Wednesday, Jan. 14, 2009 | 5:26 p.m.
We Don’t Ask
Hope and Change
It's almost like election season never ended. With Congress back in session, here come the issue ads.
One labor issue we can expect to see lots of activity on is the hotly contested Employee Free Choice Act, a bill that would allow unions to organize without secret ballot elections and would institute binding arbitration when contract negotiations stall. Basically, workers would only have to sign a card to support organizing (many of the hospitality workers on the Strip are already organized in this fashion).
President-elect Barack Obama said he supports the legislation and it is expected to easily pass the House. But the rubber hits the road in the Senate, where both sides expect a protracted fight. So far there doesn't seem to be the needed votes to pass the bill.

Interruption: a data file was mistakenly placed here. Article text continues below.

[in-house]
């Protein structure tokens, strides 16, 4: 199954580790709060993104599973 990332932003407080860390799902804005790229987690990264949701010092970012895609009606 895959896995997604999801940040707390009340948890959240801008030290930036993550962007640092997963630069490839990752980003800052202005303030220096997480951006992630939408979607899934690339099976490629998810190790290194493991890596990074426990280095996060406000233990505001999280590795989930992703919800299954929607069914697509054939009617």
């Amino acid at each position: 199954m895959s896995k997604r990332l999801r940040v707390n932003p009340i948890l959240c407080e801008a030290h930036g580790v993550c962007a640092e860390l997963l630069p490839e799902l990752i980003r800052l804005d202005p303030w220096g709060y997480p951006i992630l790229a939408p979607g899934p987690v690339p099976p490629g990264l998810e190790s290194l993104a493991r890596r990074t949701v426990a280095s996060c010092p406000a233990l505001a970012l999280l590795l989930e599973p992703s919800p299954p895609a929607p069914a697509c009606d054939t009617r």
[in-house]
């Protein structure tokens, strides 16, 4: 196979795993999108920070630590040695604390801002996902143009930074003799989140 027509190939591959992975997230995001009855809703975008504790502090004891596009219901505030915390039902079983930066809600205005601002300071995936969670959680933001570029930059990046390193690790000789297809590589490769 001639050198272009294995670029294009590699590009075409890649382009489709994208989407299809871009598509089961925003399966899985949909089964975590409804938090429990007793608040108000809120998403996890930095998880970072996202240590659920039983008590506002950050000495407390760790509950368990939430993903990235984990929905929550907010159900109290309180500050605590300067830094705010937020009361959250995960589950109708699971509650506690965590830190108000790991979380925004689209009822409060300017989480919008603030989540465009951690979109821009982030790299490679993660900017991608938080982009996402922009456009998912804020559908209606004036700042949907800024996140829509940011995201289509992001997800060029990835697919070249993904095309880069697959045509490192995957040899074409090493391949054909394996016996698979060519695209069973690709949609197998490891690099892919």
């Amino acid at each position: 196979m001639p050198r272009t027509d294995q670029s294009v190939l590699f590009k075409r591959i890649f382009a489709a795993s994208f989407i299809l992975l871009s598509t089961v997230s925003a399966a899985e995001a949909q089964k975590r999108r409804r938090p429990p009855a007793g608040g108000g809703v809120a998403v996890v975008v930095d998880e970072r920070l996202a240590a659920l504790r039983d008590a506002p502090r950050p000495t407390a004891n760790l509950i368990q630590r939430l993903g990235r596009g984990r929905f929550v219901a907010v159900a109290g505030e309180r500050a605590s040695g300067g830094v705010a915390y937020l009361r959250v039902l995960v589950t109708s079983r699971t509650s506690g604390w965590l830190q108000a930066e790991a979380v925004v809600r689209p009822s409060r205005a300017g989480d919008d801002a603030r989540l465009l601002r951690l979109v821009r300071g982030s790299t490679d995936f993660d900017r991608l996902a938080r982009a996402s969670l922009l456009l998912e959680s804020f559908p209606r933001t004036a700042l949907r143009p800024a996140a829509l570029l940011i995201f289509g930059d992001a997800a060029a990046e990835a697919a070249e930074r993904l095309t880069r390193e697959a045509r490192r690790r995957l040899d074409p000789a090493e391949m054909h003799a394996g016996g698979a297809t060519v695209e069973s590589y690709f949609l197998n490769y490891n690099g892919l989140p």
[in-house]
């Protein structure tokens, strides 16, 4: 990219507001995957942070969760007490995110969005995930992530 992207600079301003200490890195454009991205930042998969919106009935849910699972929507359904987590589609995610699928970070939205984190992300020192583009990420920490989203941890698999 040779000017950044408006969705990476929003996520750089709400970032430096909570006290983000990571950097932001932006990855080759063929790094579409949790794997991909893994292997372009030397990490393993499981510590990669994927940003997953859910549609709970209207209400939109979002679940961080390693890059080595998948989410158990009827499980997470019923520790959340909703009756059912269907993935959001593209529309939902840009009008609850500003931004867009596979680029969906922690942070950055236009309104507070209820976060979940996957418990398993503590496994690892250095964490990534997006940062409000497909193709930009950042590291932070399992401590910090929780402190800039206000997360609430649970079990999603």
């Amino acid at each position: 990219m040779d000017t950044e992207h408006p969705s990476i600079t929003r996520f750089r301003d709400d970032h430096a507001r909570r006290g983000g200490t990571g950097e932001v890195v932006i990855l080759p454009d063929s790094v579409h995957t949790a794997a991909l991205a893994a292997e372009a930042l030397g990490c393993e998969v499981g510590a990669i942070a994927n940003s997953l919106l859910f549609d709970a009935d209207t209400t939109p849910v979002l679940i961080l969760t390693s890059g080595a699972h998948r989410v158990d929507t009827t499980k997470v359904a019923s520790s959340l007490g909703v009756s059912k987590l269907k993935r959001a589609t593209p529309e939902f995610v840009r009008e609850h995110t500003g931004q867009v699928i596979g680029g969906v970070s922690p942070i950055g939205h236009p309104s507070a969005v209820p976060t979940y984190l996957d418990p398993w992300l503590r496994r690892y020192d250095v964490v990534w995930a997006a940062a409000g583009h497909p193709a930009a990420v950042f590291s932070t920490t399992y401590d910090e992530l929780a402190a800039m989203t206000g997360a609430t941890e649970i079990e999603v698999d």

To keep the pressure on those who pledged support and to help persuade the undecided, union activist group American Rights at Work is launching a nationwide TV ad campaign tomorrow. The commercials, playing on Obama's theme of hope and change, will air on the cable news networks and Comedy Central's "The Colbert Report" and "The Daily Show" for two weeks.
The group says the bill is critical to reversing an employer advantage during union elections.
While the U.S. Chamber of Commerce says it doesn't have immediate plans for rebuttal ads, the organization, which is the leading opposition to the bill, will air ads of its own at some point. During the election, the Chamber’s ads portrayed the bill as opening the door to workers being unscrupulously pressured to sign the card by union bosses.